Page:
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Window Design and Construction
A window is an opening in the wall of a building designed to admit light and air. The admission of light is accomplished through the use of transparent or translucent panes; ventilation, by opening the sash to the outside air. The frame in which a window is set is a casing. It has a sill at the bottom, jambs at the sides, and a lintel as a straight, horizontal member at the top, or the head may be arched or pointed. The sash is the movable part of the window and is called a casement if it opens on hinges at the side. It is glazed with panes, or lights, usually of transparent glass, but the panes in church and cathedral windows are commonly of stained glass, and in buildings where a diffused light is preferred, or where visibility from the outside is undesirable, they may be frosted or tinted. The pane may completely fill the sash in which it is set, but several smaller ones are frequently used instead of a single sheet. They are separated by slender wooden, metal, or lead bars, the vertical divisions being called mullions, the horizontal ones transoms. These bars are sometimes less correctly referred to as muntins or muntings, a corruption of montant mullion. When the bars radiate from the center, the window is known as a wheel, or as a rose window if of stained glass, as in a church.
Rise of Metal in Window Construction
The development of new construction methods and materials has greatly increased the importance of windows in architecture. Where before 1945 modern window sashes and casings were made almost exclusively of wood, a growing proportion have since been constructed of aluminum, steel, and stainless steel. Use of comparatively narrow strips of these metals, in place of wider wooden members, has permitted an increase in the size of glass panes, thus increasing the size of the opening to light and air. Metal window sashes and casings were first tried in schools, hospitals, and other public buildings, but low maintenance costs, especially of aluminum, which requires no repainting because of resistance to rot and rust, soon made them popular for commercial and industrial structures and also for residential construction. The entire walls of some office and factory buildings are now made of glass, much of it double glazing to create a dead-air space between the twin panes and prevent loss of heat during cold weather.
Types of Windows
Windows in common use are of several types, depending upon the style of architecture and the taste or preference of the builder. Perhaps still the most popular is the double-hung window. It has two sashes that slide up and down with the aid of weights on cords or chains running over pulleys at the top and concealed in pockets inside the casing. More modern hardware includes spring clips that hold the sash in place by compression against the jamb. Casement windows are hinged vertically at the sides and usually open outward, manually or by means of a crank or handle operating a simple chain of gears, although they may be hinged to open inward instead. French windows reach to the floor, for which reason they are also called French doors. They usually open inward. Awning windows consist of three or more horizontal sashes hinged at the top so that they open outward, acting as awnings to keep out rain when open. They are usually controlled from the inside by means of a crank, some being arranged so that all sections open or close simultaneously; in others a delaying action allows the bottom unit to open part way before the upper sections move.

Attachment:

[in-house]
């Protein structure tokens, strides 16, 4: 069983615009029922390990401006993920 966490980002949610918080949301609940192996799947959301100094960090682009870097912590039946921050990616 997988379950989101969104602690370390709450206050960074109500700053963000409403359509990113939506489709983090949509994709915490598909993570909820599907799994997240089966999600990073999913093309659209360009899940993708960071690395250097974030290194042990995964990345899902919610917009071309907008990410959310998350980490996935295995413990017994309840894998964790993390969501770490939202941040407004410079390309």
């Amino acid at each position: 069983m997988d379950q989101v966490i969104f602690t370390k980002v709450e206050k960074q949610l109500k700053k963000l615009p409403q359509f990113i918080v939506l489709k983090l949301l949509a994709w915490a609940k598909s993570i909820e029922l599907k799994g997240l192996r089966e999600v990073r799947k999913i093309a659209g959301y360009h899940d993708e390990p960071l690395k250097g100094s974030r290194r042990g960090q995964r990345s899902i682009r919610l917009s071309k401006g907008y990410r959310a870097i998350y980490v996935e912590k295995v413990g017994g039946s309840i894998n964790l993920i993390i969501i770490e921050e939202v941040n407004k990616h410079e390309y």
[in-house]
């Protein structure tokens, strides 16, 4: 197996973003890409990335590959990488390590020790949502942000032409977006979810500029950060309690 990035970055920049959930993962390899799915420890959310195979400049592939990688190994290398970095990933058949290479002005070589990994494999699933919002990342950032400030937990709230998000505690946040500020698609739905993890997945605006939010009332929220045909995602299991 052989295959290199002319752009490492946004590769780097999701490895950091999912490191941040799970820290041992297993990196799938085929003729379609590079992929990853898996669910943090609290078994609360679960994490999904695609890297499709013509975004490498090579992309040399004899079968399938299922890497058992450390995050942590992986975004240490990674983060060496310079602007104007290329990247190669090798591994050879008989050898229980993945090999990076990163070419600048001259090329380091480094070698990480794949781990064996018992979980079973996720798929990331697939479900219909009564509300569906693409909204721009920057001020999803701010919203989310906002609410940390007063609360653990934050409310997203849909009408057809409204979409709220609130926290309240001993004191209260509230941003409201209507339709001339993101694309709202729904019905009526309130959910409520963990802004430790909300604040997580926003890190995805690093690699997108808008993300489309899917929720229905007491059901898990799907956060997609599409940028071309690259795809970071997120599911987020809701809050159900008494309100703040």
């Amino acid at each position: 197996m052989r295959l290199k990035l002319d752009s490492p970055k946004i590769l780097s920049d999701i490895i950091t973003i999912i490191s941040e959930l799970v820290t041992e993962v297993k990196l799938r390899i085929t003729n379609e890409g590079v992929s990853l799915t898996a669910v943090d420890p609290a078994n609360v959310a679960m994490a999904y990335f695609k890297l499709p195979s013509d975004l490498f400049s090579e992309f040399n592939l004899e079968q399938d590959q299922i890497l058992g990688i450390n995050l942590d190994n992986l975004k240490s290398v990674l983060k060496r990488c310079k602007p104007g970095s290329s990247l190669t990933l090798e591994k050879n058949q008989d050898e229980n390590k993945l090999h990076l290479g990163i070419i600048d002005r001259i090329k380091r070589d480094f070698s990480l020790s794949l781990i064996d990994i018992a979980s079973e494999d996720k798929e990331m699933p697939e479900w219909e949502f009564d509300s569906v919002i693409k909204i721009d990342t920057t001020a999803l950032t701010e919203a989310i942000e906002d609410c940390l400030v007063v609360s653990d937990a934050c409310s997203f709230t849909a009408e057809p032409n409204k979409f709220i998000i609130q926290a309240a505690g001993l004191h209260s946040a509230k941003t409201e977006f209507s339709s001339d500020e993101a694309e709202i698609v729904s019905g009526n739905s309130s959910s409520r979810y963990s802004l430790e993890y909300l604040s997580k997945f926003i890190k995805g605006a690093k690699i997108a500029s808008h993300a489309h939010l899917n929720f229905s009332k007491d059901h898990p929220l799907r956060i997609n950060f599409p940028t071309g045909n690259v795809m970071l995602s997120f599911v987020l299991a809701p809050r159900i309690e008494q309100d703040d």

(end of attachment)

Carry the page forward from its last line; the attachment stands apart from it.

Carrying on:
Hopper windows are hinged at the bottom and open inward. Bay windows are three or more windows, frequently double hung, with the outer pair at an angle to the wall from which they project outward. If they are curved to form an arc of a circle, they are called bow windows. Properly speaking, bay and bow windows appear only on the ground-floor level; on upper floors they are known as oriels. A dormer window is one placed at a right angle to a pitched roof and covered by a small pitched roof of its own. Fixed windows are those with a sash that does not open. Especially when large and opening on a view, they are known as picture windows and have become very popular in the design of modern homes. They are frequently flanked by narrow casement windows or others that will open to provide ventilation, but if the room is air conditioned, this is not important. A window wall, as the name implies, is an entire wall, sometimes of basic windows, sometimes of glass panels, some of which may be arranged to slide horizontally for entry to a terrace or patio; or the wall may be built of glass brick.
Sliding windows with wall space between sill and floor were originally designed for ranch-style and other modern houses where the accent is on the horizontal, but now they are considered compatible with many types of architecture. Jalousie, or louvered, windows consist of multiple horizontal glass slats, or louvers, fixed on pivots at the ends so they can be opened to any angle like Venetian blinds. They overlap slightly when closed. Somewhat wider slats are pivoted vertically and are classed as pivoted windows or solar shades. Some are controlled by sun-powered motors. Another style still found in modern buildings is the clerestory, a shallow window or row of windows installed at the top of a wall under the roof line.